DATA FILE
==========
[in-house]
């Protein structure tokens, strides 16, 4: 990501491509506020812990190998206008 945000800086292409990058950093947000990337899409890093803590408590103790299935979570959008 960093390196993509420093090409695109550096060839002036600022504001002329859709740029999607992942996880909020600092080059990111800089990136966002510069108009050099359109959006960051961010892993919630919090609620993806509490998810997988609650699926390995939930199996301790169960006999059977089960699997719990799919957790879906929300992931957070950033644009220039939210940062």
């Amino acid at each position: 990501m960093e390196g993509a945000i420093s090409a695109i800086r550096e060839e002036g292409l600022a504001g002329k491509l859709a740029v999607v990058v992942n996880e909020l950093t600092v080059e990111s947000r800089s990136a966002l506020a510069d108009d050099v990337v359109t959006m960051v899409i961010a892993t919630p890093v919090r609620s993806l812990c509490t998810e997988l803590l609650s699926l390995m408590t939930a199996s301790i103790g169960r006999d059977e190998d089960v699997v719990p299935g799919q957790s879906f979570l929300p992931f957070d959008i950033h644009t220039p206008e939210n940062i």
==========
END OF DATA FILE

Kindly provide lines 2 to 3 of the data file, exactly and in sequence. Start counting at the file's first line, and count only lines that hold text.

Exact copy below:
């Protein structure tokens, strides 16, 4: 990501491509506020812990190998206008 945000800086292409990058950093947000990337899409890093803590408590103790299935979570959008 960093390196993509420093090409695109550096060839002036600022504001002329859709740029999607992942996880909020600092080059990111800089990136966002510069108009050099359109959006960051961010892993919630919090609620993806509490998810997988609650699926390995939930199996301790169960006999059977089960699997719990799919957790879906929300992931957070950033644009220039939210940062």
């Amino acid at each position: 990501m960093e390196g993509a945000i420093s090409a695109i800086r550096e060839e002036g292409l600022a504001g002329k491509l859709a740029v999607v990058v992942n996880e909020l950093t600092v080059e990111s947000r800089s990136a966002l506020a510069d108009d050099v990337v359109t959006m960051v899409i961010a892993t919630p890093v919090r609620s993806l812990c509490t998810e997988l803590l609650s699926l390995m408590t939930a199996s301790i103790g169960r006999d059977e190998d089960v699997v719990p299935g799919q957790s879906f979570l929300p992931f957070d959008i950033h644009t220039p206008e939210n940062i």